Health care re­form could end Reid’s ten­ure

The Washington Times Weekly - - Commentary - Don­ald Lam­bro

Se­nate Ma­jor­ity Leader Harry Reid is not only get­ting a fail­ing re-elec­tion grade from his Ne­vada con­stituents, but zero scores in sen­a­to­rial deco­rum and U.S. leg­isla­tive his­tory, too.

In an ap­palling po­lit­i­cal at­tack against the Repub­li­cans, de­liv­ered on the Se­nate floor Dec. 7 in the midst of the health care de­bate, he com­pared his Repub­li­can col­leagues to past Se­nate op­po­nents of the move­ments to end slav­ery and en­act civil rights laws.

It was a new low in po­lit­i­cal spite, even for Mr. Reid, who has em­bar­rassed his of­fice, his party and the Se­nate on nu­mer­ous oc­ca­sions with his name call­ing and hate­ful par­ti­san at­tacks.

In a nut­shell, Mr. Reid charged that the Repub­li­cans were us­ing the same stalling and block­ing tac­tics that were used to pre­serve slav­ery and fight civil rights law for black Amer­i­cans.

“In­stead of join­ing us on the right side of his­tory, all the Repub­li­cans can come up with is, ‘slow down, stop ev­ery­thing, let’s start over.’ If you think you’ve heard th­ese same ex­cuses be­fore, you’re right. When this coun­try be­lat­edly rec­og­nized the wrongs of slav­ery, there were those who dug in their heels and said ‘slow down, it’s too early [. . .] things aren’t bad enough,’ “ Mr. Reid said.

“When this body was on the verge of guar­an­tee­ing equal civil rights to every­one re­gard­less of the color of their skin, some se­na­tors re­sorted to the same fil­i­buster threats that we hear to­day,” he added.

But if Mr. Reid is as ig­no­rant about U.S. his­tory as he ap­pears to be about what the pend­ing health care bill will do to Amer­ica’s med­i­cal care sys­tem and its econ­omy, this coun­try is in more trou­ble than it re­al­izes.

It was the abo­li­tion­ist Lin­coln Repub­li­cans who fought to abol­ish slav­ery, not to de­fend it or slow it down. And it was pow­er­ful South­ern Demo­cratic leaders in the Se­nate who sup­ported the fil­i­buster fights against civil rights bills in the 1950s and 1960s — men like Sens. Her­man Tal­madge of Ge­or­gia; James East­land and John Sten­nis of Mis­sis­sippi; Sam Ervin of North Car- olina; Richard Rus­sell Jr. of Ge­or­gia; J. William Ful­bright of Arkansas; and, as a Demo­crat, Strom Thur­mond of South Carolina.

In­deed, it was the Repub­li­cans — led by Se­nate Mi­nor­ity Leader Everett Dirk­sen of Illi­nois — who even­tu­ally pro­vided the votes that broke the civil rights im­passe by Mr. Reid‘s party in the ‘60s.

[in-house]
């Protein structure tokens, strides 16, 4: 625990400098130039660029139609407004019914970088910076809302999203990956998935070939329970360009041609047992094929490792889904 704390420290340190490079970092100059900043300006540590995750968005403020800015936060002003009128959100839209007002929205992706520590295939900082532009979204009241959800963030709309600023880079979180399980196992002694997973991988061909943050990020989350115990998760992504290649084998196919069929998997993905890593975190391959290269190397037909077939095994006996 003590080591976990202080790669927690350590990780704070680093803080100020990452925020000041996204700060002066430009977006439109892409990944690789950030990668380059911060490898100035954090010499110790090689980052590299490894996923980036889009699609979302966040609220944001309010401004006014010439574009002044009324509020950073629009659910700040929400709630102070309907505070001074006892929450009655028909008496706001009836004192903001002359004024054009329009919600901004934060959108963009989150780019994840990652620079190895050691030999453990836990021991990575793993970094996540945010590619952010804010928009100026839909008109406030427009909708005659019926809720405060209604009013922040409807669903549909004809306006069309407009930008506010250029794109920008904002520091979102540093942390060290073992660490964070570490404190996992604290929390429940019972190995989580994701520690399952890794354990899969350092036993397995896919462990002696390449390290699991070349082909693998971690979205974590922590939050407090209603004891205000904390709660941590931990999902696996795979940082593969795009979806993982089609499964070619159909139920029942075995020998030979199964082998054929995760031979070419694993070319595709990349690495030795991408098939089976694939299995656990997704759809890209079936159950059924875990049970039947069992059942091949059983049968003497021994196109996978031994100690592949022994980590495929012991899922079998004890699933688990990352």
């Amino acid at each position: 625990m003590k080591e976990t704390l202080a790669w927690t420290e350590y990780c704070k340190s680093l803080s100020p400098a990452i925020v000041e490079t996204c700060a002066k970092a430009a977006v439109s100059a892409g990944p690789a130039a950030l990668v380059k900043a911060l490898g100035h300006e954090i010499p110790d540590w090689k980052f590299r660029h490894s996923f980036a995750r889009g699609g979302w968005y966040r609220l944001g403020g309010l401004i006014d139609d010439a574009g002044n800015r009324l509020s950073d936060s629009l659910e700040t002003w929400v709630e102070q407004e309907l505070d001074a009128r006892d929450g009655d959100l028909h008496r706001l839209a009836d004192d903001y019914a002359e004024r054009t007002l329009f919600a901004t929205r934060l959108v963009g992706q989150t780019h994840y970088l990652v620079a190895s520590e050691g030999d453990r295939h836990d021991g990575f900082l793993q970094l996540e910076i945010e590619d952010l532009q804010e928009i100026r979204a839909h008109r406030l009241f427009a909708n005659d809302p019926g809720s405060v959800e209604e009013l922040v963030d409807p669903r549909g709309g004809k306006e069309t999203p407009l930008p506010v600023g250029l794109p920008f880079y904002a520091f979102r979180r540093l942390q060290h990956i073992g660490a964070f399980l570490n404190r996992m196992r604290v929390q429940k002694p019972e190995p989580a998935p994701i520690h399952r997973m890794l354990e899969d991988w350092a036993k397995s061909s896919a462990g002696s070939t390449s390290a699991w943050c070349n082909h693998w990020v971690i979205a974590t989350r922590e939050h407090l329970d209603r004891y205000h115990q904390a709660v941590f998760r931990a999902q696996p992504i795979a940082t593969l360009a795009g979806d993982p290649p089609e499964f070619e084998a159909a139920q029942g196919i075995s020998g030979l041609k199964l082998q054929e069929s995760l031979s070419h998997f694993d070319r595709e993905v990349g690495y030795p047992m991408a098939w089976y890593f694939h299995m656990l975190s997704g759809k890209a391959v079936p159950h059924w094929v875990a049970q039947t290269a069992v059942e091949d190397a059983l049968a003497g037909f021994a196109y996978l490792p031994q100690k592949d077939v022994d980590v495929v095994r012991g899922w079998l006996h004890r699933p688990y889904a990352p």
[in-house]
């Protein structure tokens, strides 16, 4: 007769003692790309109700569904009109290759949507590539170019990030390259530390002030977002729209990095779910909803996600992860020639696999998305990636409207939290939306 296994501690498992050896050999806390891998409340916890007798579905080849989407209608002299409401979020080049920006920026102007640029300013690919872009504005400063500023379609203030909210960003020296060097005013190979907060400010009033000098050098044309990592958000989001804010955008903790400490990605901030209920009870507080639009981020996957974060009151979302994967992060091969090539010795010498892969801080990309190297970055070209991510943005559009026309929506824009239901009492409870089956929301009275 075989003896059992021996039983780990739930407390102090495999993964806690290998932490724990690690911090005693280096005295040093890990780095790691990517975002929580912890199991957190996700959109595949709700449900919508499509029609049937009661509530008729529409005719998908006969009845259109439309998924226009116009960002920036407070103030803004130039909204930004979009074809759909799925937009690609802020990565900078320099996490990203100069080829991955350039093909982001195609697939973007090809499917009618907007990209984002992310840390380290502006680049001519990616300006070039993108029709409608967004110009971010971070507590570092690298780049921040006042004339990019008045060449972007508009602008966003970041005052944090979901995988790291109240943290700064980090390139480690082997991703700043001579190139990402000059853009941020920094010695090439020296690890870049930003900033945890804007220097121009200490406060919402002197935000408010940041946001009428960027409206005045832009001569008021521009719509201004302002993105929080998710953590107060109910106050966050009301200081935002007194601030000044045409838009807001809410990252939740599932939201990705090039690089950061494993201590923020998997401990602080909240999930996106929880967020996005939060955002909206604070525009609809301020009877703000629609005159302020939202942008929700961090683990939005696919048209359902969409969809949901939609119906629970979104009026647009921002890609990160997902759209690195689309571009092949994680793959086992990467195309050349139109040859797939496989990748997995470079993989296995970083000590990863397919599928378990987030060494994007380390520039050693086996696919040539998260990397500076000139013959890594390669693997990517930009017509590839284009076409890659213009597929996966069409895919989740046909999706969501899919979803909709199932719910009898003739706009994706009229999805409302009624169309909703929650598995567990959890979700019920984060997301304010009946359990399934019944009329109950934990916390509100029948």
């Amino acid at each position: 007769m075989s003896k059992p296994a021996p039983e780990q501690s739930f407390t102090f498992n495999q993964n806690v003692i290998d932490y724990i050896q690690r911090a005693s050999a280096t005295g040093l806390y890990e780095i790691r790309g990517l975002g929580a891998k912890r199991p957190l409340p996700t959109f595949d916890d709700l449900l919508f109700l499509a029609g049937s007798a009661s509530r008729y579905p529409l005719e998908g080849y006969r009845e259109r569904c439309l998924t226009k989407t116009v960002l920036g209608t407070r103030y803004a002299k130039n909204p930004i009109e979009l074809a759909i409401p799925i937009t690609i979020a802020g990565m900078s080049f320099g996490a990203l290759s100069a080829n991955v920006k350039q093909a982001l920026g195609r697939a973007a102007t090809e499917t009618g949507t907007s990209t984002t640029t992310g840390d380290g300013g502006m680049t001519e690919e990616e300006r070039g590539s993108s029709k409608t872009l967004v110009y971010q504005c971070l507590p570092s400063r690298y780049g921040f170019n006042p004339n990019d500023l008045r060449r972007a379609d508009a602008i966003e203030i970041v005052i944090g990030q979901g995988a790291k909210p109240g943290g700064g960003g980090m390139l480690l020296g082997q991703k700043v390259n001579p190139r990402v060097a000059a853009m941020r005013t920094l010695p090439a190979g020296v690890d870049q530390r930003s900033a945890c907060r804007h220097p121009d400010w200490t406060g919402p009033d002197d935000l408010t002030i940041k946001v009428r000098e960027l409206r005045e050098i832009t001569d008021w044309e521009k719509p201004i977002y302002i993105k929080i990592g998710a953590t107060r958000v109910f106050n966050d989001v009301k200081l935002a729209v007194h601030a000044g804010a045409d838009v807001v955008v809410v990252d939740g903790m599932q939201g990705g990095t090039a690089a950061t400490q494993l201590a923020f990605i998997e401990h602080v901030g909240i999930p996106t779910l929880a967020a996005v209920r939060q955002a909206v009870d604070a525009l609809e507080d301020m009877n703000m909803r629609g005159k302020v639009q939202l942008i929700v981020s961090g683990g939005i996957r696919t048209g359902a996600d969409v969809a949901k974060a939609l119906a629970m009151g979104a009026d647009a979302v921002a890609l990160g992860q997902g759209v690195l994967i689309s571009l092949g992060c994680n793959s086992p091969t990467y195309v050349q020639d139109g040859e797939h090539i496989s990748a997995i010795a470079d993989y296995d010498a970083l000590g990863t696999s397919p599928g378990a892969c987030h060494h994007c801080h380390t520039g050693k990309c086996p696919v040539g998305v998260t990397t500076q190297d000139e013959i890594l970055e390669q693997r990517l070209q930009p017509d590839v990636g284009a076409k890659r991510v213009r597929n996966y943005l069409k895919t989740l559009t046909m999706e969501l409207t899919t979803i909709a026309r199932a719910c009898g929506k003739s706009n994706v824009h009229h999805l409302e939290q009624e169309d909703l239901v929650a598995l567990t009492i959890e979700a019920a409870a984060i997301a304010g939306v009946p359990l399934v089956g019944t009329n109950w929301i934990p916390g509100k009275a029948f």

His in­tem­per­ate at­tack trig­gered a tor­rent of Repub­li­can anger. “To sug­gest that pass­ing this hor­ri­ble bill is any­thing akin to rid­ding our coun­try of slav­ery is ter­ri­bly of­fen­sive and calls into ques­tion Mr. Reid’s suit­abil­ity to lead,” said Repub­li­can Na­tional Chair­man Michael Steele.

“To­day Harry Reid wan­dered far out of bounds with his ab­surd and of­fen­sive com­ments. This is in­ex­cus­able, deeply in­sult­ing and an ar­ro­gant abuse of the Demo­crat Party’s unchecked power in Congress,” Mr. Steele said in a state­ment.

Sen. Or­rin G. Hatch, Utah Repub­li­can, said Mr. Reid’s low-road charges that com­pared the Repub­li­cans who op­pose the health care bill to those law­mak­ers who de­fended slav­ery was “ex­tremely of­fen­sive. It’s lan­guage that should never be used, never be used,” he told Fox News.

Said Ok­la­homa Repub­li­can Sen. Tom Coburn: “I think it’s be­neath the dig­nity of the ma­jor­ity leader. I per­son­ally am in­sulted.”

Ex­actly what trig­gered Mr. Reid’s ex­plo­sive racial at­tack at this point in the health care de­bate isn’t clear right now. There is a long line of Repub­li­can amend­ments still wait­ing to be taken up as polls show pub­lic sup­port for the Democrats’ mas­sive bill erod­ing, and it is far from cer­tain that he will be able to cor­ral the 60 votes needed for a fi­nal vote.

There is even more pres­sure on him back home, where a Ma­son-Dixon poll this week showed Mr. Reid’s voter ap­proval rat­ing has plum­meted to 38 per­cent.

Sup­port for his health care bill has fallen to 39 per­cent, with 53 per­cent op­posed, in­clud­ing a stun­ning 53 per­cent of in­de­pen­dents.

“Not only does this [polling] snap­shot of his per­sonal pop­u­lar­ity look lousy, Ne­vadans re­main sub­stan­tially dis­con­nected from his crown­ing achieve­ment as a leg­is­la­tor and leader: health care ‘re­form.’ A win for Reid on health care is a loss for him in Ne­vada,” said the Las Ve­gas Re­view-Jour­nal, Ne­vada’s largest news­pa­per.

Among Ma­son-Dixon’s other find­ings: Ne­vadans are op­posed to the gov­ern­ment-run health care op­tion by 55 per­cent to 30 per­cent; 80 per­cent be­lieve it will lead to higher taxes; 55 per­cent say it will re­sult in med­i­cal care ra­tioning; and by a mar­gin of 54 per­cent to 25 per­cent, they be­lieve it will lead to cuts in Medi­care ($400 bil­lion in cuts, to be ex­act).

“Reid is go­ing to be front and cen­ter car­ry­ing the flag for this re­form that few peo­ple like, and that’s not go­ing to help him in his re-elec­tion,” Ma­son-Dixon poll­ster Brad Coker told the Re­view-Jour­nal. There is a long line of Repub­li­cans vy­ing to run against Mr. Reid next year, and the Ma­sonDixon poll shows the fron­trun­ners beat­ing him, in­clud­ing for­mer state Repub­li­can of­fi­cial Sue Low­den, by 51 per­cent to 41 per­cent, with 8 per­cent un­de­cided.

With Ne­vada’s job­less rate at a po­lit­i­cally deadly 12.6 per­cent, Mr. Reid may join a long line of past party leaders like House Speaker Tom Fo­ley and Se­nate Ma­jor­ity Leader Tom Daschle who were swept out of of­fice for be­ing far more lib­eral than the vot­ers they rep­re­sented.

Don­ald Lam­bro is chief po­lit­i­cal cor­re­spon­dent of The Wash­ing­ton Times.

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